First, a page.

Piccirilli Brothers stone carvers for the generations. Their many works include the Lincoln Memorial.

The art of carving and sculpturing marble and stones was one of the more unique gifts Italians brought to the United States. This is well illustrated by the life and work of the six Piccirilli brothers who were born in Tuscany and came to America in 1888. Having learned their craft from their father Giuseppe, they were all considered master marble carvers with special talent for sculpting. For more than a half century, the Piccirilli brothers operated studios in the Bronx, New York, where they lived and where they were soon recognized worthy successors to their Italian ancestors. The studio became a Mecca for artists and celebrities-August Saint-Gaudens and Enrico Caruso were said to be frequent visitors. Whereas American sculptors previously sent their plaster casts to Italy to be carved, now many jobs were commissioned to the Piccirillis.

The Piccirillis did a great deal of work for noted sculptor Daniel Chester French, including the imposing 150 ton figure of Abraham Lincoln in the Lincoln Memorial in Washington D.C. that was completed over a period of four years in 1922. In New York City their work adorns the entrance to the United States Customs House, the American Wing of the Metropolitan Museum of Art, the Maine Memorial in Central Park, the Firemen's Memorial in Riverside Park, and lions that flank the entrance to the New York Public Library. A friend of Fiorello LaGuardia, Attilio Piccirilli sculpted the LaGuardia Grave Memorial. The Piccirilli brothers established a reputation that rendered the United States receptive to Italian artists as part of continuity with the fine arts of western civilization. Thus there was a place for other sculptors including Onorio Ruotolo, who, together with Attilio Picirilli, co-founded the Leonardo da Vinci Art School in New York.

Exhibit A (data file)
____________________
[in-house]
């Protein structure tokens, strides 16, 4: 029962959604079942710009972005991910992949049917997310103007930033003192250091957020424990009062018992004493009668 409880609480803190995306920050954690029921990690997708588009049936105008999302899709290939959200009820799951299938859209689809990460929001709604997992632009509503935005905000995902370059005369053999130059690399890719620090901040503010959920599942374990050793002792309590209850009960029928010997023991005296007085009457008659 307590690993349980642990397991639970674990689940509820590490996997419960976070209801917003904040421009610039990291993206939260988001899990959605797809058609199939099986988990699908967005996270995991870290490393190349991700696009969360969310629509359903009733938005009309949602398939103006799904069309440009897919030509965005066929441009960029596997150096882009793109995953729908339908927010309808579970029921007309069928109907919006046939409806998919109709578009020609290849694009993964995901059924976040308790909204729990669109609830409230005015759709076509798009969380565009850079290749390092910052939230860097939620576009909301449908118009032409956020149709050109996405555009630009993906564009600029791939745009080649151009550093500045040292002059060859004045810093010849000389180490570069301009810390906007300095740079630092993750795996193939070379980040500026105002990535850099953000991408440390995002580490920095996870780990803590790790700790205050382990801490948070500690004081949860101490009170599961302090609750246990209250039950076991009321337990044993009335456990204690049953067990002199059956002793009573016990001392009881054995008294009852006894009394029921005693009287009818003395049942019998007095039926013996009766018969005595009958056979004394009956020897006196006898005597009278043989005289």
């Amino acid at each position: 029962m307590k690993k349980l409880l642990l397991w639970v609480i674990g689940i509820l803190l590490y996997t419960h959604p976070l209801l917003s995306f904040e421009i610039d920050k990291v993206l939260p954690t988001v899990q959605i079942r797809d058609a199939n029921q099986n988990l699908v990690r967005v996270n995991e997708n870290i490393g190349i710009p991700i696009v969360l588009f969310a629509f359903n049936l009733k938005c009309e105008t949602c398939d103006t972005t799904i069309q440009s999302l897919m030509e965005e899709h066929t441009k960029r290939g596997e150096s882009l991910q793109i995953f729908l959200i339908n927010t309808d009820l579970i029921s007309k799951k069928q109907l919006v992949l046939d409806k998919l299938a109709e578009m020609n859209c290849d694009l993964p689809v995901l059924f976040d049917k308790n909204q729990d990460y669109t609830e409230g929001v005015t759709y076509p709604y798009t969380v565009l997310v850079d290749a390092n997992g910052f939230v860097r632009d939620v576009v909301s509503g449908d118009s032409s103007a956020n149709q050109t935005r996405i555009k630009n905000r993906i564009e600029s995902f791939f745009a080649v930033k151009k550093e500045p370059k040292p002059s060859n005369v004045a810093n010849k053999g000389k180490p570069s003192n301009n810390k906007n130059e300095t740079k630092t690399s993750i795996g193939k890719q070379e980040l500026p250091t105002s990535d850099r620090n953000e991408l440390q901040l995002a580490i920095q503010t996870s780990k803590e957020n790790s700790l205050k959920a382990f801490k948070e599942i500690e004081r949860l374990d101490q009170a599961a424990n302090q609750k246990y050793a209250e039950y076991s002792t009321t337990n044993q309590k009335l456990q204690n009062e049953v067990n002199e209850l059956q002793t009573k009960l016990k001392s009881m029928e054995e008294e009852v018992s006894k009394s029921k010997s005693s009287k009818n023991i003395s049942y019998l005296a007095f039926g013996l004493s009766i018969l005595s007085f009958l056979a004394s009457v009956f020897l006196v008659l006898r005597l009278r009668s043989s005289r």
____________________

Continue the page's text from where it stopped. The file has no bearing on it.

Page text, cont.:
Lincoln Memorial
Fountain at Dupont Circle, Washington, D.C.

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